Economic review

Engine of future, will it revolutionize car industry?

2018-02-05 14:57:00 (Beijing Time)         Xinhua

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Gal Fridman, chairman and co-founder of the firm, Aquarius engines in Petah Tikva, is confident he and his partners are on to something. (Xinhua Photo)

The car industry is on the cusp of major changes but being conservative, those changes are slow to roll-out.

There is a lot of hype around autonomous cars, electric or hybrid models and other science-fiction sounding changes but in a small office in central Israel, a different type of change is brewing.

It's tiny, yet powerful. It's an engine you can hold with your bare hands.

It has the potential of changing the industry at its core. In the unassuming headquarters of Aquarius engines in Petah Tikva, Gal Fridman, chairman and co-founder of the firm, is confident he and his partners are on to something.

Named after the futuristic hit of the late 1960s, they have already finished developing the 4th generation of the engine.

Fridman picks it up with one hand.

"A regular engine will weight 150 kilograms, will be combined of hundreds of parts. We have only few parts, less than 15, and our engine weighs 15 kilos and creates the same energy," Fridman told Xinhua.

The first internal combustion engine, which operates the cars as we know them today, was invented over 150 years ago and has remained largely the same until this day.

Electric and hybrid cars have emerged and are gradually making a small dent in a large market.

In recent years, in both China and the U.S., there has been an increase in the purchase of electric cars. However, figures released by the International Energy Agency (IEA) show that less than one millions of such cars sold in a year are just a tiny fraction of the total cars sold annually.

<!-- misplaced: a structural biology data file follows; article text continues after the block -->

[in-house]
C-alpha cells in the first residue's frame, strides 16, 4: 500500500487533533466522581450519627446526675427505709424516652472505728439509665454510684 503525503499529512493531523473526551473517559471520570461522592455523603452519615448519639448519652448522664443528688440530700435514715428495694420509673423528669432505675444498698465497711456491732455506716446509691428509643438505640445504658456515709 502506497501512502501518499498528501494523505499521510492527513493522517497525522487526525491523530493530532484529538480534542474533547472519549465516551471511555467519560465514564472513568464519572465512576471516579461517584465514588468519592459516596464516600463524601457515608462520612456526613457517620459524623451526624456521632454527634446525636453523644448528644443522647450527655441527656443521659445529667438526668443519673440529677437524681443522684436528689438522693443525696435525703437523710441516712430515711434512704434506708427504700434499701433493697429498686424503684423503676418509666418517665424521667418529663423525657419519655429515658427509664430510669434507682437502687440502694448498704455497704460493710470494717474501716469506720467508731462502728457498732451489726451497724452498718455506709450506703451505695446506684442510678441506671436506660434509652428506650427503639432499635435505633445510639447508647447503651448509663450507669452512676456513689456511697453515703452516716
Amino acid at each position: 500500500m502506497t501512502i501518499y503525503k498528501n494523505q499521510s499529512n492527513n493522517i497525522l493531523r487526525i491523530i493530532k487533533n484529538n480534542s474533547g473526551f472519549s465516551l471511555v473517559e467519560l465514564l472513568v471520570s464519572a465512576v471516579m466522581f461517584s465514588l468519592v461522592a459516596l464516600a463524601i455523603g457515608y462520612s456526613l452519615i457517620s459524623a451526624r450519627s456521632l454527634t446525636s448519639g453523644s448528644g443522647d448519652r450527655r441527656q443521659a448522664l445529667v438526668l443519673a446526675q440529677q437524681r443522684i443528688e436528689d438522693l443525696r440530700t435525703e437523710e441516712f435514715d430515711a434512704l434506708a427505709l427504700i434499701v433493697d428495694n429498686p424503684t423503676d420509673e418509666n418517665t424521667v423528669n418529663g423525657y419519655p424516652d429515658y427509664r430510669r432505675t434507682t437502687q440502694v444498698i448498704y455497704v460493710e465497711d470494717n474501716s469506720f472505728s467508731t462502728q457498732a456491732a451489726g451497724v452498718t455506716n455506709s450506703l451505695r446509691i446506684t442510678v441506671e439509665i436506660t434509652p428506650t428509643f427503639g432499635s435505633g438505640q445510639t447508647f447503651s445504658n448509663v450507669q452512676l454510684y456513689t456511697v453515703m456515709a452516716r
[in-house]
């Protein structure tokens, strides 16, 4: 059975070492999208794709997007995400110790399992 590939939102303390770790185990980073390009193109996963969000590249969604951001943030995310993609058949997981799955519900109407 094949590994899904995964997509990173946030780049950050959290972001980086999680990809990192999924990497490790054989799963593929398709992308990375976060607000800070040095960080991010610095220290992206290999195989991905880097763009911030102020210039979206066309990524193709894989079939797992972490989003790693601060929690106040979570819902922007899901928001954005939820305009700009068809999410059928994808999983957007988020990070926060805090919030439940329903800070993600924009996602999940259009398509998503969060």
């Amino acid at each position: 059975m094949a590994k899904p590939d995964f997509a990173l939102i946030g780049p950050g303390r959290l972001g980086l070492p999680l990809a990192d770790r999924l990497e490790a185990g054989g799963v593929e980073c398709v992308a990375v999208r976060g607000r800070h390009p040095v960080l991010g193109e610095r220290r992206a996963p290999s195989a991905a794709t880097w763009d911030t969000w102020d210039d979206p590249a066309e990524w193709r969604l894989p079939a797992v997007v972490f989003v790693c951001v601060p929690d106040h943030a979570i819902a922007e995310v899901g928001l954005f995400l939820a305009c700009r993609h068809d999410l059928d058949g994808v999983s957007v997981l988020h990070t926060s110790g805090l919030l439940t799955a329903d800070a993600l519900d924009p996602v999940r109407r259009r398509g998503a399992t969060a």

In light of the exponential progress of technology, coupled with the demand for more environmentally friendly cars, even the conservative car industry will have to move forward in one way or another.

Fridman felt the industry is ripe for Aquarius engines.

The new engine they propose has only one piston, unlike the six to eight pistons the original engine has. It moves horizontally, creating the energy that then powers the car.

The advantages are numerous.

"The engine is much simpler, that's why it's cheaper to manufacture. An average engine ... will cost 1,200 euros to manufacture, ours costs 200 euros," Fridman told Xinhua.

What may hinder Fridman and his partners is that assembly lines of car manufacturers will have to adapt to the new product. This is not a simple transition that comes at a huge cost, making it less attractive.

However, the same manufactures are struggling to meet stricter government regulations and thus may be forced to considered the option offered to them by the Israeli start-up.

Governments and international agencies are increasingly attempting to decrease the emissions of carbon monoxide from vehicles. Transportation is a leading cause of air pollution throughout the globe.

"An average engine has between 20-30 percent efficiency. We are between 30-45 percent, which means we consume less energy and we pollute less," Fridman added.

According to the company, its engine allows cars to travel for about 1,600 kilometers on one fuel tank, longer than many cars currently do.

In an attempt to cut car emissions, the European Union (EU) announced at the end of last year that it will incentivize manufacturers to make more battery run cars.

Fridman does not believe this is feasible.

At the moment, battery operated cars are more expensive and their maintenance is also costlier.

The deployment of charging areas for battery operated cars is nowhere near the scope of deployment of gas stations.

This may make the Aquarius alternative a more attractive one for the future of the car industry.

The environmentally friendly alternative is offered by the Israeli firm, which said it is in negotiations with several car manufacturers but did not disclose the names.

For the start-up it may be an uphill struggle.

Many analysts in the car industry still believe the real push for change will be towards the improvement of fully electric cars.

The slow pace in which the industry adopts new technologies is definitely a challenge for Aquarius Engines. Experts said it usually takes between seven to ten years to implement new technologies in the often rigid car industry.

Still, in times when the cleaner air has become a top priority for many, the energy efficient alternative offered by Aquarius may be seen as a suitable solution.